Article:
There is a difference between taking the Bible literally and interpreting it literalistically. We read literally when we respect the intent of the writers, divine and human. We read literalistically, and often wrongly, when we give each individual word its literal meaning.

Take 2 Chronicles 16:9: “The eyes of the LORD run to and fro throughout the whole earth.” In this case, the plain, intended meaning is that God is omniscient and sees all, but it is stated metaphorically. It would be a travesty to conclude that floating about somewhere are two big eyeballs.

Literary form matters. We must therefore learn to ask a few basic questions about the biblical text: What’s the genre? Are we dealing with poetry or prose? Is this parable, history, or discourse? Allegory, metaphor, or simile? To ignore the genre is to miss the point. So yes, we aim for plain meaning, but that meaning isn’t necessarily literalistic. It is, however, always informed by the context.

4. Interpret Scripture with Scripture.

There is a harmony, unity, and self-consistency to the Bible that we would rightly expect, given the single divine Author. This means that we can expect Scripture to help us in interpreting itself.

This begins with understanding the purpose that Scripture claims for itself, which we find in 2 Timothy 3:15: “The sacred writings … are able to make you wise for salvation through faith in Christ Jesus.” Let that sink in: the Bible is a book that has been written to make us wise for salvation. If we interpret everything in the light of God’s redemptive plan in Christ, then we are in a good place to understand even the more obscure passages. (See Luke 24:27; John 5:39.)

This principle also applies to individual books of the Bible. Sometimes, for example, we find apparent contradictions, such as Paul’s and James’s different statements about faith and works (Gal. 2:16; James 2:24). But in this case, if we attend to the occasion, purpose, and content, we can see that James is addressing those who claim they don’t need works, and Paul is writing to people with the exact opposite problem. If the issue is still hard to understand, we can also look to other passages about faith and works, like Romans 6 or John 15:1–17. When you come to a difficult problem, then, look elsewhere to see if the topic under consideration has been written about in an illuminating way.

The Bible is a book that has been written to make us wise for salvation.

5. Rely on the Spirit’s illumination.

Ultimately, the Bible can only be interpreted for us by God’s Holy Spirit, because true understanding is not natural to us. This is precisely why the psalmist asks God, “Open my eyes, that I may behold wondrous things out of your law” (Ps. 119:18). It’s also why the apostle Paul instructs Timothy, “Think over what I say, for the Lord will give you understanding in everything” (2 Tim. 2:7). As Timothy applied his mind to the Scripture, God would bring understanding. We, too, must really look with our eyes. We, too, must do the hard work of thinking and digesting and meditating. But it is ultimately the Lord, by His Spirit, who causes us to see—who makes us “wise for salvation.”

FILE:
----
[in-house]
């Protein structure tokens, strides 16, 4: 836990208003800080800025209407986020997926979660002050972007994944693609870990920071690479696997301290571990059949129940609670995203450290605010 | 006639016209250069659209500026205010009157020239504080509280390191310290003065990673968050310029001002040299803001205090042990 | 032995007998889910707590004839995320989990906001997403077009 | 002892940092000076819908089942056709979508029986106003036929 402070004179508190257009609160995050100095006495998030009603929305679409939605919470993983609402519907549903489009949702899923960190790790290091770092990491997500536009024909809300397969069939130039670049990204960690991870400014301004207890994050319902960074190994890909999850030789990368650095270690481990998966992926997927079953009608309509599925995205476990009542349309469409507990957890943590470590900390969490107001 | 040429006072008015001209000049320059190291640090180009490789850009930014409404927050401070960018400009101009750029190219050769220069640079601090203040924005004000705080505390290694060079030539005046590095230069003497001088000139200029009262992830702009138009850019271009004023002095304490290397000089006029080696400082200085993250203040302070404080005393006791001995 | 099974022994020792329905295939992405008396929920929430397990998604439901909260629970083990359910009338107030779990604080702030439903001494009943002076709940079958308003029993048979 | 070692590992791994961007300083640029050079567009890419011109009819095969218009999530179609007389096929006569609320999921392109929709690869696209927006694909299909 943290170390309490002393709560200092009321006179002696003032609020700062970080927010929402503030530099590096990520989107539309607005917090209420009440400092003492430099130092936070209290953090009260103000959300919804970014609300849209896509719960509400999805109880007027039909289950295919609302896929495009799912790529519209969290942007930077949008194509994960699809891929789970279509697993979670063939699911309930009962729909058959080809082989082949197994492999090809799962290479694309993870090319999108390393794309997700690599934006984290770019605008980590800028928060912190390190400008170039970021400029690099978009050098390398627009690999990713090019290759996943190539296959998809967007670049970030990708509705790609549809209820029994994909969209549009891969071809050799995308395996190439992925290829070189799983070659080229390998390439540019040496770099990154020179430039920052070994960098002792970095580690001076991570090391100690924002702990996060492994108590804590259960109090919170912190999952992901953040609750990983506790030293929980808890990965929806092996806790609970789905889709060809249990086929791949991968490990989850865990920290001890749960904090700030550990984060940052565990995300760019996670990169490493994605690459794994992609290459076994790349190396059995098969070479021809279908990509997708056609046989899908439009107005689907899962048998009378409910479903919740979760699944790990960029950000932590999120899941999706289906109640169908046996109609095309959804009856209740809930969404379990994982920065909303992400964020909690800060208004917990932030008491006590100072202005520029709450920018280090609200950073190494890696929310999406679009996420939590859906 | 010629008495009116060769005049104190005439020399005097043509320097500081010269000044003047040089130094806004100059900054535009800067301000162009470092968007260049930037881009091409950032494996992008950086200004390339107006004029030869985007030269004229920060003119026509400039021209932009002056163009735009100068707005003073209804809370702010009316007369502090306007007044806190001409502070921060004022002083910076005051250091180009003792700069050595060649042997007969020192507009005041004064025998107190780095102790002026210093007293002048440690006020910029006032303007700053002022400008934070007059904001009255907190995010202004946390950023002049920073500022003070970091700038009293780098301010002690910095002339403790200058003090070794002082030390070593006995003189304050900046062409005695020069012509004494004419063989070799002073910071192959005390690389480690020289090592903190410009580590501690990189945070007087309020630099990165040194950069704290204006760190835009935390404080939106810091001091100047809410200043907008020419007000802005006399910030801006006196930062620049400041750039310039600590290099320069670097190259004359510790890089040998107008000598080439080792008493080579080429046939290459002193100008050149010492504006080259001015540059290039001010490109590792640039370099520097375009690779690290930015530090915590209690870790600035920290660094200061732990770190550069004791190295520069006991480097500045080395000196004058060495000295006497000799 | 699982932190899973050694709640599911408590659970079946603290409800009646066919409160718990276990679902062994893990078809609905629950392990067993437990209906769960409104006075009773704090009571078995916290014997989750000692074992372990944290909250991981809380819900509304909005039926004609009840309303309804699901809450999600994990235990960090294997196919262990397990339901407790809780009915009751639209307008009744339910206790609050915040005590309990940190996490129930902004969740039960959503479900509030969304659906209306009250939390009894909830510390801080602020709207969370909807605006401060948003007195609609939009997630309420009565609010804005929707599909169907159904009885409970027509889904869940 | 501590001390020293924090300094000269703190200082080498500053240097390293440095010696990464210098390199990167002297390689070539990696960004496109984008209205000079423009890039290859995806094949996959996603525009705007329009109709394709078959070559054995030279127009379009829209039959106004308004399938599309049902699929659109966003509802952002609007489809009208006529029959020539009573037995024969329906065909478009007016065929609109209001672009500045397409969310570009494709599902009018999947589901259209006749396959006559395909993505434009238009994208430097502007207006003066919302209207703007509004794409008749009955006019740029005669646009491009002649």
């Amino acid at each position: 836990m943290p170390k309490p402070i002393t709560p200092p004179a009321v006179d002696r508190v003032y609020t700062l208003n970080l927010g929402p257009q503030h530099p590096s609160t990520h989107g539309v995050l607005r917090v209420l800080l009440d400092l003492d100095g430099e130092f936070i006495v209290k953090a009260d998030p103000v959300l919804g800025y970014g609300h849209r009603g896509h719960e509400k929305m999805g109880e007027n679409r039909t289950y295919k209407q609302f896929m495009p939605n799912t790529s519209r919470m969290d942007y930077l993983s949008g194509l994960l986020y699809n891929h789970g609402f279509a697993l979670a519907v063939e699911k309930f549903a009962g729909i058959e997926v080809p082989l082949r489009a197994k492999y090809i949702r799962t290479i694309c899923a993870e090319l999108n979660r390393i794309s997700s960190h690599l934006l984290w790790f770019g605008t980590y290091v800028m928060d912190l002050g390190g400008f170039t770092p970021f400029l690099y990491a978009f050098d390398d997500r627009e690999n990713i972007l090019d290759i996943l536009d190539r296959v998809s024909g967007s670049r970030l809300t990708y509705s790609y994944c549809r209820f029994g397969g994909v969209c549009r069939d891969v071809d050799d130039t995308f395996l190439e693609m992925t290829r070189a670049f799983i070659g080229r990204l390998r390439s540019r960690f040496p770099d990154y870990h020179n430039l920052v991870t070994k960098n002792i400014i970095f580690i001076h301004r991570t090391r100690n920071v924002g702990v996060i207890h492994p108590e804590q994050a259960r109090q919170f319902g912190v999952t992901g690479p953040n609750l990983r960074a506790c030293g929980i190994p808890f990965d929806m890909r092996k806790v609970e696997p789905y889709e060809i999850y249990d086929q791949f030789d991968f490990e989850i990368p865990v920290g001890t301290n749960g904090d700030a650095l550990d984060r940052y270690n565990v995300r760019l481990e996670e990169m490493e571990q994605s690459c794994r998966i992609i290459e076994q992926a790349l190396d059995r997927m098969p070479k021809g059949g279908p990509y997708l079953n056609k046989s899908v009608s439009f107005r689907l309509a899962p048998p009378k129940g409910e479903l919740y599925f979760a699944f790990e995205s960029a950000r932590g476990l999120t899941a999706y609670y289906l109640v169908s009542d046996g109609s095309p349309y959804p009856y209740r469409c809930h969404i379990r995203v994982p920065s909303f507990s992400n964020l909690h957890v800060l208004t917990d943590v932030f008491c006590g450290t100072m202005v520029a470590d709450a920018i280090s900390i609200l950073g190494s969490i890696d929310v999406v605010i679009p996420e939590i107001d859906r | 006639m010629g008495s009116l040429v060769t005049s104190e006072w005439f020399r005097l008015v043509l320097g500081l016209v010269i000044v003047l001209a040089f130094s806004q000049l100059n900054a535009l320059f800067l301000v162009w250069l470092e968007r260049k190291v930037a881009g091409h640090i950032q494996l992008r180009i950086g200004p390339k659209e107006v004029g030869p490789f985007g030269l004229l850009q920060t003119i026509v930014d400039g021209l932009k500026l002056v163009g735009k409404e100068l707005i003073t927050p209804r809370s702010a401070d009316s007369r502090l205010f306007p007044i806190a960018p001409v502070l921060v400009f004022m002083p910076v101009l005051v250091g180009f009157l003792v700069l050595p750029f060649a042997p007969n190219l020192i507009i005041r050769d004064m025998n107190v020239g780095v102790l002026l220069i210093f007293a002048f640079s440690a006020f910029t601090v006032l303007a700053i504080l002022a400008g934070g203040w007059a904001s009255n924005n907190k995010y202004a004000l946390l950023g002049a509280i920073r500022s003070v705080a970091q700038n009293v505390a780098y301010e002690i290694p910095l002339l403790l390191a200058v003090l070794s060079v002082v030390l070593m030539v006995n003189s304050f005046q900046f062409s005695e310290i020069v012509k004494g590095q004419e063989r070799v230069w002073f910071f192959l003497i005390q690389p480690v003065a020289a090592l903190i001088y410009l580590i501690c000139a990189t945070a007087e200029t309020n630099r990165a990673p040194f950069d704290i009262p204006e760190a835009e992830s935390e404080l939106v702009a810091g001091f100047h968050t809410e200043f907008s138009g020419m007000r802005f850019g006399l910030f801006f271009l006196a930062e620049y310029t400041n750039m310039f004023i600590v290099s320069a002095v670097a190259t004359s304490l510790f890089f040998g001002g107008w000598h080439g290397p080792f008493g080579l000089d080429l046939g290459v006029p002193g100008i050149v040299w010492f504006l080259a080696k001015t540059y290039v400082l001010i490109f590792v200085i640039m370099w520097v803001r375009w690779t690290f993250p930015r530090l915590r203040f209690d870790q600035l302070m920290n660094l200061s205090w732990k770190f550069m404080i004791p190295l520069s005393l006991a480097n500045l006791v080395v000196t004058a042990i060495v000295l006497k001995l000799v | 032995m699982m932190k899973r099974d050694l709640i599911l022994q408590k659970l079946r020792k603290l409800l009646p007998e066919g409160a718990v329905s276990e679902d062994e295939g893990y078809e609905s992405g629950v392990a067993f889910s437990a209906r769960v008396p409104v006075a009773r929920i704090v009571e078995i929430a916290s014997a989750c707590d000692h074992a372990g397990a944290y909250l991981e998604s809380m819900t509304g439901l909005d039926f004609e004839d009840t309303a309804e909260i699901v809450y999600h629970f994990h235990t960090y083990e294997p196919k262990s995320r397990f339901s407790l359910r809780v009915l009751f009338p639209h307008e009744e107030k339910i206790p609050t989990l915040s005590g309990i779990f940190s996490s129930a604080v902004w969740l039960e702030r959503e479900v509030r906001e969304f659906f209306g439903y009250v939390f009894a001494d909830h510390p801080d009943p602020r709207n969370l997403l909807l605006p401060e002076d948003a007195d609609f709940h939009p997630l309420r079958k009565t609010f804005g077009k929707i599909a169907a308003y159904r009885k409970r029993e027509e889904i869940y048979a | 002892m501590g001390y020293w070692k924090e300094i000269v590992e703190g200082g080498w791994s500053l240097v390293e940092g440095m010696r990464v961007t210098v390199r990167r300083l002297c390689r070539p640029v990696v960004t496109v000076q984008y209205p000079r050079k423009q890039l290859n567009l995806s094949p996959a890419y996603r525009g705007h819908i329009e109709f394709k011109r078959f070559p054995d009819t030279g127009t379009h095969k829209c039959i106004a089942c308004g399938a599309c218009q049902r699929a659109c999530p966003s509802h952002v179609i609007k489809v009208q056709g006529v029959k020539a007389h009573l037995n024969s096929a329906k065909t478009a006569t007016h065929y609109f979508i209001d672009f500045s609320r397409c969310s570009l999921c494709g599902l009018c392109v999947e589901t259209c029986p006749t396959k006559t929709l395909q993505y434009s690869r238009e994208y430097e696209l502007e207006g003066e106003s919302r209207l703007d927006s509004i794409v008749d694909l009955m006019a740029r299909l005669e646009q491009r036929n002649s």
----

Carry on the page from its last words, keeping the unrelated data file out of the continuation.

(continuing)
6. Apply the Bible dynamically.

Finally, we can never forget that God’s Word is “living and active, sharper than any two-edged sword, piercing to the division of soul and of spirit, of joints and of marrow, and discerning the thoughts and intentions of the heart” (Heb. 4:12). For every passage there is one plain meaning, but the particular ways that meaning works itself out across space and time and cultures is dynamic, and it touches each of us in our own time and place. Our interpretive journey remains incomplete unless we ask, What does this mean for my life, for my family, for my church, for my culture?

In all our efforts to understand the Bible and how it impacts us and our world, we ought always to dwell on the truth that it is by the Word of the Lord that we come to know and commune with the Lord of the Word. Our God has spoken. The creator of all that ever was and all that will ever be—every dust mote and every celestial body—has breathed out His very words for us to delight in and cherish. What a treasure! This Word is a lamp to us, a light to our life’s path (Ps. 119:105), finer than gold and sweeter than honey (Ps. 19:10). We would search in vain for such brilliance and sweetness elsewhere—but here it is, all laid out for us on the pages of Holy Scripture!

This article was adapted from the sermon “Why Bother with the Bible? — Part One” by Alistair Begg.

Why Bother with the Bible?

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Unless otherwise indicated, all Scripture quotations are taken from The ESV® Bible (The Holy Bible, English Standard Version®), copyright © 2001 by Crossway, a publishing ministry of Good News Publishers. Used by permission. All rights reserved.